BLITZER: Ed and Paul, guys, thanks very much.
Donald Trump's casinos falling on some hard times. They are filing for bankruptcy protection. So what's the impact on the mogul himself? Donald Trump standing by to join us live.
Plus, a new twist in that sex scandal that rocked Hollywood more than three decades ago. Will exile director Roman Polanski be able to clear his name?
Stay with us. You're in THE SITUATION ROOM.
BLITZER: A huge baseball star says he was young and stupid. Today Alex Rodriguez to the "New York Times" answered questions about his use of performance enhancers. The infielder says he let his cousin inject him with an over-the-counter drug from 2001 to 2003 and he says he didn't even know what the substance was.
(BEGIN VIDEO CLIP)
UNIDENTIFIED REPORTER: If you didn't think it was wrong, why were you so secretive and reluctant to ask for assistance with what you were doing?
ALEX RODRIGUEZ, NEW YORK YANKEES INFIELDER: That's a good question. I knew we weren't taking Tic Tacs. You know, I knew that it was -- potentially could be something that perhaps was wrong, but I really didn't get into the investigation. Perhaps like I would have. I mean, I wouldn't imagine thinking of doing something like that today, obviously. It's a different world. It's a different culture.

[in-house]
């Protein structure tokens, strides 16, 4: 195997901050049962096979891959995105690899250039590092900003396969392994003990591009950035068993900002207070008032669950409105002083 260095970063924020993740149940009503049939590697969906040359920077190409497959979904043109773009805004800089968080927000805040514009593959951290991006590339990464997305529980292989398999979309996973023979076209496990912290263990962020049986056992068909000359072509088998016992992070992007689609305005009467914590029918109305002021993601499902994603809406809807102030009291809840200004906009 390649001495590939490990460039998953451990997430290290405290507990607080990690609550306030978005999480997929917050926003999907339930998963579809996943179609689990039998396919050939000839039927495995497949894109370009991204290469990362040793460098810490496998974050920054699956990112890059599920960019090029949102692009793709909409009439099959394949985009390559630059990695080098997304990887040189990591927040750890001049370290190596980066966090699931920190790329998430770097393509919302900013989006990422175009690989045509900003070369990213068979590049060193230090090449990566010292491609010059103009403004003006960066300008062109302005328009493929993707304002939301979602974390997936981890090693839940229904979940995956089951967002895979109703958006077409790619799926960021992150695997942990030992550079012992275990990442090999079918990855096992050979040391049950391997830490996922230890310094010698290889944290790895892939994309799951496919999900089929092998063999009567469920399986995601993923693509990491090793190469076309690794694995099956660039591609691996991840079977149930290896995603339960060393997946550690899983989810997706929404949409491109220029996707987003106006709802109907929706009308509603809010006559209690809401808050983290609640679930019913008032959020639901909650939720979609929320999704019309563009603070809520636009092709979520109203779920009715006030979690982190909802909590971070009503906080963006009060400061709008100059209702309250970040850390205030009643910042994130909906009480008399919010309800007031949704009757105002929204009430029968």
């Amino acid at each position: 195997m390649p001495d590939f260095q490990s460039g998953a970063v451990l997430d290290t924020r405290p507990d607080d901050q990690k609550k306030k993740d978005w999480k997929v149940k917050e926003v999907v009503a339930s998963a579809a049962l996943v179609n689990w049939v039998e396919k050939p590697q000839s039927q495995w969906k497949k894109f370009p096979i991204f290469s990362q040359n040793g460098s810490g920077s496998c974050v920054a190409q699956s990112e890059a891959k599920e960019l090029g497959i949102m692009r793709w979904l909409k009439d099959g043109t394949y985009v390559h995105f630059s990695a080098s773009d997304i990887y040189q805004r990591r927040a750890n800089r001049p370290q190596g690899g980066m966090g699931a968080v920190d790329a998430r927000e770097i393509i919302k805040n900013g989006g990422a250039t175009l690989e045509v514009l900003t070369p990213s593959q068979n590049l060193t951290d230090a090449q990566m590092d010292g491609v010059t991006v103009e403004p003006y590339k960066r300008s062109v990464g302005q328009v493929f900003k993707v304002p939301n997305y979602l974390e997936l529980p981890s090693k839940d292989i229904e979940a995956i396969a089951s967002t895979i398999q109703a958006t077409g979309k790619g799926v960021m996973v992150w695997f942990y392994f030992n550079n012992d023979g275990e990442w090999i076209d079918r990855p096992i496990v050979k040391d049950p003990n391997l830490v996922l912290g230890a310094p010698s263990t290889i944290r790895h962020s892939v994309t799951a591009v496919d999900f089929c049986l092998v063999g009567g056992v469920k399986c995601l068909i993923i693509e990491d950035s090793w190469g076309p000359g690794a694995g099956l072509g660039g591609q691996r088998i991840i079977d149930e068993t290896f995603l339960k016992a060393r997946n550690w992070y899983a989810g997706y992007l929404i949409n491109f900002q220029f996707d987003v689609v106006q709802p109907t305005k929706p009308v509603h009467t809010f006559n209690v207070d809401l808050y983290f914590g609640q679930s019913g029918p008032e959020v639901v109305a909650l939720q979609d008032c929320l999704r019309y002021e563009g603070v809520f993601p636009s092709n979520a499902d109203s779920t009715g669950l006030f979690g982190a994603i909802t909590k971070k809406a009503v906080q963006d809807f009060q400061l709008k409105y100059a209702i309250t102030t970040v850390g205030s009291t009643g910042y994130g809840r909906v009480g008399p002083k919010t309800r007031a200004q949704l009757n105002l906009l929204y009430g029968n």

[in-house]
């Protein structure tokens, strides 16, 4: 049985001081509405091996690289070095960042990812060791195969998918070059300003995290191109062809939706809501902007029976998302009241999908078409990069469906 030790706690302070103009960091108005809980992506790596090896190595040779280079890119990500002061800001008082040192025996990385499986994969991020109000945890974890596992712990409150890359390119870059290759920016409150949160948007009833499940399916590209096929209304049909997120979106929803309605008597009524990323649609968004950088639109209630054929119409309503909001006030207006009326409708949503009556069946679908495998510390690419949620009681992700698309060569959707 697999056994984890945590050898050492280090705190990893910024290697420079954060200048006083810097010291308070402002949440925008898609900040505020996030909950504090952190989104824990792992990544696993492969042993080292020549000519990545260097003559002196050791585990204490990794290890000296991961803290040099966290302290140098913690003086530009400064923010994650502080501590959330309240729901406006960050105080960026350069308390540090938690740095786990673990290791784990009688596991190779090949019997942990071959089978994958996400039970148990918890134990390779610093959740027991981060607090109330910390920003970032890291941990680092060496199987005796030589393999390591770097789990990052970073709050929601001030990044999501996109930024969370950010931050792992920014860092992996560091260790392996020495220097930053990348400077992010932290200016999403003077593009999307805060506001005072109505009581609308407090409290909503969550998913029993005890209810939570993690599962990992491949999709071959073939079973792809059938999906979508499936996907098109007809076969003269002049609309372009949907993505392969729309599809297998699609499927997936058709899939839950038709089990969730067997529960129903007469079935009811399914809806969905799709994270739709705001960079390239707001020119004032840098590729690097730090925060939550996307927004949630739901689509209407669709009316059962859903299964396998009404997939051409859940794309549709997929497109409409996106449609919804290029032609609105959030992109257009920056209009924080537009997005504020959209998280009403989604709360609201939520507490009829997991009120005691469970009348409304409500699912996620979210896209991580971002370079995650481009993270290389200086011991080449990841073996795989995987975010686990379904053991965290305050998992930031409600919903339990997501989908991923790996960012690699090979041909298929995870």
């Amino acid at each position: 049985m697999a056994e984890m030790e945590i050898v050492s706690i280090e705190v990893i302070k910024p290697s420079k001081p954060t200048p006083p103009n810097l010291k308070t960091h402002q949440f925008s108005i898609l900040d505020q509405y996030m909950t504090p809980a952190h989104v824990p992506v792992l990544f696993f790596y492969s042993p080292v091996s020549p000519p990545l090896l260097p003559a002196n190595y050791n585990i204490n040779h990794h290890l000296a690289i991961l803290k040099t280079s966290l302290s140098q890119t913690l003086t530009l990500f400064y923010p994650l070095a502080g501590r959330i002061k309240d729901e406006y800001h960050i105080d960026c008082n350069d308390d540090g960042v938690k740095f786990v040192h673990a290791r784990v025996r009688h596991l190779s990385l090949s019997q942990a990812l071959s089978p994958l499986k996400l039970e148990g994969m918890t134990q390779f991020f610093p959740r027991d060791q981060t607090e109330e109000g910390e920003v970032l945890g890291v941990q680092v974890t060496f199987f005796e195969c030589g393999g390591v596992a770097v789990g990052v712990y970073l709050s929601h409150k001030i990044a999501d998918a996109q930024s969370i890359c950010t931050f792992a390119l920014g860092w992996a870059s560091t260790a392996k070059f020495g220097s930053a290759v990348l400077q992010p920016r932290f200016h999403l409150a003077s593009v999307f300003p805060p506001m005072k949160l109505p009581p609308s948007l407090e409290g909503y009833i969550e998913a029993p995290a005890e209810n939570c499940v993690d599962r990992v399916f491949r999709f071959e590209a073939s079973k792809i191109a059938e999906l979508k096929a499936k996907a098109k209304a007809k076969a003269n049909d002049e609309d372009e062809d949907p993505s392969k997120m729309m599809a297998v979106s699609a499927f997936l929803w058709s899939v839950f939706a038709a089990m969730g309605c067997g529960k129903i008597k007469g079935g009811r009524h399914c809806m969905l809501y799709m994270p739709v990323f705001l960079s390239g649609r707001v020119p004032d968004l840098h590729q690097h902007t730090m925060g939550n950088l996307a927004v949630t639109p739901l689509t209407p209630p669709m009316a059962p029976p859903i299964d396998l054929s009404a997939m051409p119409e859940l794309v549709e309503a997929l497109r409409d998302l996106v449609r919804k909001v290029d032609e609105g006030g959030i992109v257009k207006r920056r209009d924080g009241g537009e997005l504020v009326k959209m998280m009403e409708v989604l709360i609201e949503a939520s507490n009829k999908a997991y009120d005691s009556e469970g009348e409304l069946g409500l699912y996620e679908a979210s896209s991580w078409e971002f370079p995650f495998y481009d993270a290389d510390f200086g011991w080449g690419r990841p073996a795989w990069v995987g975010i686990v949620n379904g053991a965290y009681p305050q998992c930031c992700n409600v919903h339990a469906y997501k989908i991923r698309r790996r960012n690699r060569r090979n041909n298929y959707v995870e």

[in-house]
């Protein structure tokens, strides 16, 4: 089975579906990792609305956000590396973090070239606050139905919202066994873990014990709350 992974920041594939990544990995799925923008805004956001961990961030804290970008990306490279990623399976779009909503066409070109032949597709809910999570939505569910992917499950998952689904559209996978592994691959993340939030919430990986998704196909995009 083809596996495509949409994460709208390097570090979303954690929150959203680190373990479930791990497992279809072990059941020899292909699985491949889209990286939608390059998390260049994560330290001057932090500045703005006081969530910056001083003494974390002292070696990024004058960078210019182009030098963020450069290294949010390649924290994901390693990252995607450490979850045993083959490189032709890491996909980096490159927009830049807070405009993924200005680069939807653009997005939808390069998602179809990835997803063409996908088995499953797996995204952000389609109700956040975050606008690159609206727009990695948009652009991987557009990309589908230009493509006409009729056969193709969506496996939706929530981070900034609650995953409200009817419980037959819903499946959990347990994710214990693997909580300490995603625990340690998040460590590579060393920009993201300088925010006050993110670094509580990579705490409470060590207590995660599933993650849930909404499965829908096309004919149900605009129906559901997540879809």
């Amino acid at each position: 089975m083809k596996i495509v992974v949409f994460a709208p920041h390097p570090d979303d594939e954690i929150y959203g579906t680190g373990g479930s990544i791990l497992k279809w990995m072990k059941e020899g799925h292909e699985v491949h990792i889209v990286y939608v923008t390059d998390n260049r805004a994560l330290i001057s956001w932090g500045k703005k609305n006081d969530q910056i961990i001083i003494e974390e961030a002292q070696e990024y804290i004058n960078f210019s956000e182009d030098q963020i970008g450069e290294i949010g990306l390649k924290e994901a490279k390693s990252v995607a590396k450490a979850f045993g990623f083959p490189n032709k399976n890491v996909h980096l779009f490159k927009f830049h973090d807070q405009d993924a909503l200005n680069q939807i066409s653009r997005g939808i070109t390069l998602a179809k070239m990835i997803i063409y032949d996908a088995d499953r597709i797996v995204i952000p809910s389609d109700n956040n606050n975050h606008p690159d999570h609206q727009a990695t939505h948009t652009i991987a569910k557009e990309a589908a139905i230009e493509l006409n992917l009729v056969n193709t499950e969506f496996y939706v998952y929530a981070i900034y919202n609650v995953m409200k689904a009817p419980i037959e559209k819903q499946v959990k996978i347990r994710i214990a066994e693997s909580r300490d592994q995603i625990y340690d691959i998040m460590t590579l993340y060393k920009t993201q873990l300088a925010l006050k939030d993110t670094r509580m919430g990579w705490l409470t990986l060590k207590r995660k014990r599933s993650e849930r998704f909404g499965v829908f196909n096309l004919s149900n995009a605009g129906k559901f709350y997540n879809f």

But again, when you're 24 and you're 25 and you're curious and you're ignorant, you know, there's a lot of things you really don't tell a lot of people. And that's just that. I mean you don't want to share everything you do with the public or whatnot. And that was just one of those things that I really decided not share with anyone.
(END VIDEO CLIP)
BLITZER: Rodriguez spoke to reporters while at spring training today in Florida. He says he wants to continue playing baseball and understands he has to earn trust.
There's another story developing out on the west coast right now. I want to go to CNN's Drew Griffin of our Special Investigations Unit. He's working on a story about the film director Roman Polanski.
Drew, there are new developments. He's trying to clear his name after, what, three decades?
DREW GRIFFIN, CNN SPECIAL INVESTIGATIONS UNIT: Yes, 31 years since he was charged in this crime. A real Hollywood shocker. It was back in 1977, Wolf, that film director Roman Polanski accused of drugging, raping and sodomizing a 13-year-old girl in the hot tub of Jack Nicholson's home.